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A Man With A Tail, A Crown And A 'Dream Job' As The Royals' Mascot

A child hugs Sluggerrr after having his picture taken with the mascot during a recent game at Kauffman Stadium.
A child hugs Sluggerrr after having his picture taken with the mascot during a recent game at Kauffman Stadium.

The Royals' Sluggerrr is brought to life by one of a select group of people who typically work their way up through the ranks from college teams to the minor leagues before landing a gig working for a major sports team.

KANSAS CITY, Missouri – Squeezing into the stifling costume of a professional sports mascot can make you lose 10 pounds in a half hour.

So just imagine jumping around in one — skipping across the field, dashing up stadium steps, dancing to delight the kids — on a summer day from well before the first pitch through the final out. And imagine pulling off that act in a form-fitting, six-foot, nine-inch lion’s costume topped by a giant crowned head.

“It’s like putting on leggings, then a Spandex shirt, then pajamas and then a snowsuit and then you have to be able to dance and be entertaining,” said Brad Collins, the man inside Sluggerrr, the mascot of the Kansas City Royals.

Sweat be damned, Collins said he and others in the small fraternity of professional sports mascots consider it a dream job.

“It’s what I always wanted to do,” he said.

Like the players, the men and women who make it to the show as mascots often start in college and work their way up through the minors.

Those who get there form a select, tight-knit group. They talk frequently. Get together in the off-season. And steal gags from one another.

There are only 27 full-time mascot jobs in Major League Baseball. Three teams — the New York Yankees, the Los Angeles Dodgers and the LA Angels — don’t have them.

Professional mascots can earn well into six figures. Sluggerrr’s salary isn’t public but his going rate for public appearances is $400 an hour.

On a recent Sunday, several of Sluggerrr’s fellow mascots showed up at Kauffman Stadium to help him celebrate the 25th anniversary of his debut. Fredbird, the mascot of the opposing St. Louis Cardinals was there. So were the Oriole Bird, Clark the Cub, Blooper of the Atlanta Braves, and Dinger, the mascot of the Colorado Rockies.

Kansas City Chiefs mascotKC Wolfalso joined the celebration.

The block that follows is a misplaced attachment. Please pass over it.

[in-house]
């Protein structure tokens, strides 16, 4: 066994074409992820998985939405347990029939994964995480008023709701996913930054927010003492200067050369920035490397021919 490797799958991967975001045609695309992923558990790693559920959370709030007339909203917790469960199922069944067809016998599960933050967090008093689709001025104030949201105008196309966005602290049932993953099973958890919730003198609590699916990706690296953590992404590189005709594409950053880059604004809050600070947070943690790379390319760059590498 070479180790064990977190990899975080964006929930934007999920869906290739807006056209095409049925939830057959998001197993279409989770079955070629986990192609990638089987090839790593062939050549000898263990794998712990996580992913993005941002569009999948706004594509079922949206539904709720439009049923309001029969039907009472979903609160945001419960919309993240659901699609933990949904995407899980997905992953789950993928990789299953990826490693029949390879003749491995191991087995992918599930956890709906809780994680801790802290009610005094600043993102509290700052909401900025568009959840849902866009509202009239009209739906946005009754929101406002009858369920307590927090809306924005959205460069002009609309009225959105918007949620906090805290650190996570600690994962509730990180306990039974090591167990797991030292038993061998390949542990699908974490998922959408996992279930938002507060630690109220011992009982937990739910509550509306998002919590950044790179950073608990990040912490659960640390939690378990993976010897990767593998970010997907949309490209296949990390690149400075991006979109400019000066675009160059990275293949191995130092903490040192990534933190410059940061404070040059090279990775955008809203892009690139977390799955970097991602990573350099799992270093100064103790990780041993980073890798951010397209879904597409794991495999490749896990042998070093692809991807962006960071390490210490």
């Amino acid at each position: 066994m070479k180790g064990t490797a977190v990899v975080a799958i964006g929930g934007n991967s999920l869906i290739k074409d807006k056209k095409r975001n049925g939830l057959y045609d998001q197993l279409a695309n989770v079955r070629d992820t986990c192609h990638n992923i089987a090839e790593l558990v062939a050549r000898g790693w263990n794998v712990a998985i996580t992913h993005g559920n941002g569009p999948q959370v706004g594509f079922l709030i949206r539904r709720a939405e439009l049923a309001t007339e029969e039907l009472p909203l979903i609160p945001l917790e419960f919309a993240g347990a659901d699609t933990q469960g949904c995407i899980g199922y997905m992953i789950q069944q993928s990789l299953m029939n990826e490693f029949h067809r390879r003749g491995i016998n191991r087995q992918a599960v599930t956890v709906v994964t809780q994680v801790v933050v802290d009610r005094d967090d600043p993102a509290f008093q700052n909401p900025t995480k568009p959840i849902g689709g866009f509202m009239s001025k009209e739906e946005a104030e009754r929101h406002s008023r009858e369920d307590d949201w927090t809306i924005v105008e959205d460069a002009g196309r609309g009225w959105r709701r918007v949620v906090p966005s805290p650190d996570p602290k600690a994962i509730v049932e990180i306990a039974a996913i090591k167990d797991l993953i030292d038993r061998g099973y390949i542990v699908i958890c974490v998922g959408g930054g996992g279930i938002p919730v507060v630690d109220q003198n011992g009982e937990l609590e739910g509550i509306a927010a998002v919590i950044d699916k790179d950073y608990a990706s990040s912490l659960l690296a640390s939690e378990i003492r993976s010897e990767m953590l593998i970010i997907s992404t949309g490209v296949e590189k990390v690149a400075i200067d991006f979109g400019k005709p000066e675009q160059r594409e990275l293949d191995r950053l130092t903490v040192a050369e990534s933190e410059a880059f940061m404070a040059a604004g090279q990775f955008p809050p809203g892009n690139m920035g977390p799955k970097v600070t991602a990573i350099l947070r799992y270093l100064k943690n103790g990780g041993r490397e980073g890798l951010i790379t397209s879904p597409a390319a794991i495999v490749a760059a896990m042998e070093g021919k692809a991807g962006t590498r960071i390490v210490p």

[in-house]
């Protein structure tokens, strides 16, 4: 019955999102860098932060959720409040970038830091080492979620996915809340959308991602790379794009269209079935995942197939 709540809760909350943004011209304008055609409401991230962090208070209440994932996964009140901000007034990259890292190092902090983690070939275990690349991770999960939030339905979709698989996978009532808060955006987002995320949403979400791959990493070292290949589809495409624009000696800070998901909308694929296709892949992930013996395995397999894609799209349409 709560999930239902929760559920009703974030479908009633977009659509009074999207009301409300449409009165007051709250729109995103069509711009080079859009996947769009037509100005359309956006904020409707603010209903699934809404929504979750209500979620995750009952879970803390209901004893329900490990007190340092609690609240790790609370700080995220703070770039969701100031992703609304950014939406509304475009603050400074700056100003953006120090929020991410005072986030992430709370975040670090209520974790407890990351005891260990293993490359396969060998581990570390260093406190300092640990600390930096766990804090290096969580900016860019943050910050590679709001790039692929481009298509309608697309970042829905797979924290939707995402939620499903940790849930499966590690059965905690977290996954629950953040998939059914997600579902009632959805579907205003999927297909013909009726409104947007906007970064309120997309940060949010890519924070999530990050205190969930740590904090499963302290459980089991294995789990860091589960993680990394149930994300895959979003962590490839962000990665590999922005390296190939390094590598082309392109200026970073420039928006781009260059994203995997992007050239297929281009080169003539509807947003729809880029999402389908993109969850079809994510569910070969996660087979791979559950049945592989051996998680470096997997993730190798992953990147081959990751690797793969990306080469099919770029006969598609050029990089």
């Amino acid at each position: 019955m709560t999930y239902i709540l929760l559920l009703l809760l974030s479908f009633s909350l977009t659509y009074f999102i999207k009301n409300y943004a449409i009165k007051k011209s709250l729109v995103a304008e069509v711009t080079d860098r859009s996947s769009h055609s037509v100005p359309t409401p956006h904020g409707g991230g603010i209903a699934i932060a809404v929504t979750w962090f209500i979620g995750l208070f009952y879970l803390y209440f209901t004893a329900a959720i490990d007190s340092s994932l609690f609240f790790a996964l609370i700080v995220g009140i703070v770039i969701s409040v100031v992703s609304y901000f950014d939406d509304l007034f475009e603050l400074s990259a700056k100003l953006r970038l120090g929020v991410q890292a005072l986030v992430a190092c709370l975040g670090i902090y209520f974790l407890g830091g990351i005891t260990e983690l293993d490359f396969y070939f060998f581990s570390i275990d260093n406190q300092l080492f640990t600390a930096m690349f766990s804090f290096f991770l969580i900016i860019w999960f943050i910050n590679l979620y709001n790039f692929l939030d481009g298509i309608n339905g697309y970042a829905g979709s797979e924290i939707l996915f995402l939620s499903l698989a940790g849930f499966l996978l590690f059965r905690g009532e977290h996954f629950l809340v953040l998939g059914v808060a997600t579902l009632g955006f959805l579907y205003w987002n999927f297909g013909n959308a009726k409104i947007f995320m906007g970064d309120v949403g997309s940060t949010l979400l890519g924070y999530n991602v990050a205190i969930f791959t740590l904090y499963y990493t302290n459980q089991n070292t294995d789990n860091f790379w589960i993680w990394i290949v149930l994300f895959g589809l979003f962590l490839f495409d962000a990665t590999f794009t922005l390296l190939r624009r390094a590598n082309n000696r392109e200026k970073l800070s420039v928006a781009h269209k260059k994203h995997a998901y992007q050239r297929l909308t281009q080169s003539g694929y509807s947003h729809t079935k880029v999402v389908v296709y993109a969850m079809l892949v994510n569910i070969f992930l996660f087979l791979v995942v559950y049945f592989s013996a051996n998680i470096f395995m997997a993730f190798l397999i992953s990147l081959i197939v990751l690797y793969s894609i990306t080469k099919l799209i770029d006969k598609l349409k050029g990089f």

While waiting in a tunnel to take the field and perform, they bantered and compared costumes. Decked out in a purple dinosaur suit, Dinger sidled up to Clark the Cub to ask whether the hat sitting backward atop his bear costume could be reversed.

It works both ways, Clark said as Dinger nodded his approval.

Costumes can also be a slight source of envy in the mascot world. It’s easier, Collins said, for someone wearing a fuzzy green costume with a big belly, neon nose and googly eyes to get laughs than it is for him in a muscular lion’s suit.

“Those (cartoon-like characters) can just walk and it’s funny,” he said. “The more buff characters, we have to work harder. But it’s helped me evolve my skill set.”

Sparty to Sluggerrr

Collins spent three years at Michigan State University as Sparty, the school’s Spartan-warrior Mascot. After he graduated, he got a break that helped him go pro. He caught the eye of Dave Raymond,the original Phillie Phanatic. The guy in the big-snouted, Muppet-inspired costume started the trend toward professional mascots in the 1970s.

By the time Collins was looking for a job, Raymond had hung up his suit and started a mascot development company. He hired Collins as J.J. Jumper, the cartoon-like frog mascot of NCAA basketball.

Raymond then helped Collins get into baseball’s minor leagues. First, he was Sherman the Shorebird for the Class A team in Salisbury, Maryland. Then he became Parker T. Bear for the AAA Fresno Grizzlies in California.

Collins learned the professional mascot trade from the ground up at those stops. He performed, ordered the promotional bobbleheads, spearheaded community outreach programs, even helped roll out the tarp when it rained.